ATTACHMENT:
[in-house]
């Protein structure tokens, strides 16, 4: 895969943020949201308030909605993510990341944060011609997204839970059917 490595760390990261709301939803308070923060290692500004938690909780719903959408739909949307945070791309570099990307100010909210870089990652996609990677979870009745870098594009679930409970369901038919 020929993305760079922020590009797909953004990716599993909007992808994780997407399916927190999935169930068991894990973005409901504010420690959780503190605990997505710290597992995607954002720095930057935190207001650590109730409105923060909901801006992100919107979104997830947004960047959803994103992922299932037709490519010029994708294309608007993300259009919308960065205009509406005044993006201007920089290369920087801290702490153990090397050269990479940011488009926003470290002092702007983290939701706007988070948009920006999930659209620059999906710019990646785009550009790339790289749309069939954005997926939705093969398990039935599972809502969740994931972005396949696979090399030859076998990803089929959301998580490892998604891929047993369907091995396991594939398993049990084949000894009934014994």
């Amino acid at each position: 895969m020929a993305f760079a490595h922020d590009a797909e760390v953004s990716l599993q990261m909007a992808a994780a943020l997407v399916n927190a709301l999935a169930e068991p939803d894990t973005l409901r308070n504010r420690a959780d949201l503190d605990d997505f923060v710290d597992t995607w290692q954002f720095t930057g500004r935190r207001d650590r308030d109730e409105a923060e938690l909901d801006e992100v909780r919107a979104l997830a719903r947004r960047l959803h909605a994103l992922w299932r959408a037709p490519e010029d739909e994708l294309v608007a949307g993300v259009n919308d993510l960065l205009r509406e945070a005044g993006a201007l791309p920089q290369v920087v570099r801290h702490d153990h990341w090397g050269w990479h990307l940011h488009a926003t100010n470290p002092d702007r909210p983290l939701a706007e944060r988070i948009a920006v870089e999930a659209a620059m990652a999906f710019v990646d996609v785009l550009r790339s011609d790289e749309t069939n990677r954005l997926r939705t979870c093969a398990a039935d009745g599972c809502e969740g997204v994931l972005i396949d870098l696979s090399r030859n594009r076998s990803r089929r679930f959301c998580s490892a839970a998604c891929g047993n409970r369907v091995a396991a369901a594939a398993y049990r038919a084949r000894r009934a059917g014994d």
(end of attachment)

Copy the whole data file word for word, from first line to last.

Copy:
[in-house]
């Protein structure tokens, strides 16, 4: 895969943020949201308030909605993510990341944060011609997204839970059917 490595760390990261709301939803308070923060290692500004938690909780719903959408739909949307945070791309570099990307100010909210870089990652996609990677979870009745870098594009679930409970369901038919 020929993305760079922020590009797909953004990716599993909007992808994780997407399916927190999935169930068991894990973005409901504010420690959780503190605990997505710290597992995607954002720095930057935190207001650590109730409105923060909901801006992100919107979104997830947004960047959803994103992922299932037709490519010029994708294309608007993300259009919308960065205009509406005044993006201007920089290369920087801290702490153990090397050269990479940011488009926003470290002092702007983290939701706007988070948009920006999930659209620059999906710019990646785009550009790339790289749309069939954005997926939705093969398990039935599972809502969740994931972005396949696979090399030859076998990803089929959301998580490892998604891929047993369907091995396991594939398993049990084949000894009934014994």
């Amino acid at each position: 895969m020929a993305f760079a490595h922020d590009a797909e760390v953004s990716l599993q990261m909007a992808a994780a943020l997407v399916n927190a709301l999935a169930e068991p939803d894990t973005l409901r308070n504010r420690a959780d949201l503190d605990d997505f923060v710290d597992t995607w290692q954002f720095t930057g500004r935190r207001d650590r308030d109730e409105a923060e938690l909901d801006e992100v909780r919107a979104l997830a719903r947004r960047l959803h909605a994103l992922w299932r959408a037709p490519e010029d739909e994708l294309v608007a949307g993300v259009n919308d993510l960065l205009r509406e945070a005044g993006a201007l791309p920089q290369v920087v570099r801290h702490d153990h990341w090397g050269w990479h990307l940011h488009a926003t100010n470290p002092d702007r909210p983290l939701a706007e944060r988070i948009a920006v870089e999930a659209a620059m990652a999906f710019v990646d996609v785009l550009r790339s011609d790289e749309t069939n990677r954005l997926r939705t979870c093969a398990a039935d009745g599972c809502e969740g997204v994931l972005i396949d870098l696979s090399r030859n594009r076998s990803r089929r679930f959301c998580s490892a839970a998604c891929g047993n409970r369907v091995a396991a369901a594939a398993y049990r038919a084949r000894r009934a059917g014994d």